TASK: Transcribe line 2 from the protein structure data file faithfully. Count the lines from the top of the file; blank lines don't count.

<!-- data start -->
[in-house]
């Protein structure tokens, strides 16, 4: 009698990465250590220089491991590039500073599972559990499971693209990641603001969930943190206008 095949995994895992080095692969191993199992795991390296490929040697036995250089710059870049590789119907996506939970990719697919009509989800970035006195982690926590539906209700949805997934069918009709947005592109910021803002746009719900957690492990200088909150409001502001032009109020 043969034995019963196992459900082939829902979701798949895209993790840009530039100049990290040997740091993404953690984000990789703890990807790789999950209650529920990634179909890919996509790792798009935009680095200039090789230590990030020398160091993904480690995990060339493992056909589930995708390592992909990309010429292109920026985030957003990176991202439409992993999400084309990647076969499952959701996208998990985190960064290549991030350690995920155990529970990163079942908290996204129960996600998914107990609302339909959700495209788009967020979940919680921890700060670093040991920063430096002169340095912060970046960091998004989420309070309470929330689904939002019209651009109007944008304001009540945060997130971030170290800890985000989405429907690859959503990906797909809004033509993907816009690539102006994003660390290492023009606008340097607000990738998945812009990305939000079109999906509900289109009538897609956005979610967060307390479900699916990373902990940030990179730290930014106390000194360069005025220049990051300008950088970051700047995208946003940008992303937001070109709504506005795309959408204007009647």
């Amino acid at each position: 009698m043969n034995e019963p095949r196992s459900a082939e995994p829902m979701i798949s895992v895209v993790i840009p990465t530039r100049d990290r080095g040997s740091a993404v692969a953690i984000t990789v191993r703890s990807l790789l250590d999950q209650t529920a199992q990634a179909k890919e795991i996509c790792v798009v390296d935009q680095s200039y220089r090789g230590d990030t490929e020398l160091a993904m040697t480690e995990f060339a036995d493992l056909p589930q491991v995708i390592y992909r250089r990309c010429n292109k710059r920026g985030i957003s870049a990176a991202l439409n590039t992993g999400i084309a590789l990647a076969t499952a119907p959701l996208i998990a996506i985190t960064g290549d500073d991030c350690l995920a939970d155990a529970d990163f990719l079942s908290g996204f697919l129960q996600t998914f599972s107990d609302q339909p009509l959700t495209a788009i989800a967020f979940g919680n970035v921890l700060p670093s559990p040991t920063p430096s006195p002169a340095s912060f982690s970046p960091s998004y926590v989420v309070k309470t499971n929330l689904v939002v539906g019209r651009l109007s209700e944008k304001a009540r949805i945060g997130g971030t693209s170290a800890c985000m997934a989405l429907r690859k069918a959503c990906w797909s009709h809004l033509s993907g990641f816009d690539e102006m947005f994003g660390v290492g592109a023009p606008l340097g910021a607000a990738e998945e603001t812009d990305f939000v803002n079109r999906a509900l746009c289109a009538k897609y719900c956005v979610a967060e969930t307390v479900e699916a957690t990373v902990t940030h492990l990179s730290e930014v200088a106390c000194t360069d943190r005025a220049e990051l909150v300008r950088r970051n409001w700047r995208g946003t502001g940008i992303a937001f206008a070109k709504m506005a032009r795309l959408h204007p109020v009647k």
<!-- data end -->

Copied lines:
């Protein structure tokens, strides 16, 4: 009698990465250590220089491991590039500073599972559990499971693209990641603001969930943190206008 095949995994895992080095692969191993199992795991390296490929040697036995250089710059870049590789119907996506939970990719697919009509989800970035006195982690926590539906209700949805997934069918009709947005592109910021803002746009719900957690492990200088909150409001502001032009109020 043969034995019963196992459900082939829902979701798949895209993790840009530039100049990290040997740091993404953690984000990789703890990807790789999950209650529920990634179909890919996509790792798009935009680095200039090789230590990030020398160091993904480690995990060339493992056909589930995708390592992909990309010429292109920026985030957003990176991202439409992993999400084309990647076969499952959701996208998990985190960064290549991030350690995920155990529970990163079942908290996204129960996600998914107990609302339909959700495209788009967020979940919680921890700060670093040991920063430096002169340095912060970046960091998004989420309070309470929330689904939002019209651009109007944008304001009540945060997130971030170290800890985000989405429907690859959503990906797909809004033509993907816009690539102006994003660390290492023009606008340097607000990738998945812009990305939000079109999906509900289109009538897609956005979610967060307390479900699916990373902990940030990179730290930014106390000194360069005025220049990051300008950088970051700047995208946003940008992303937001070109709504506005795309959408204007009647």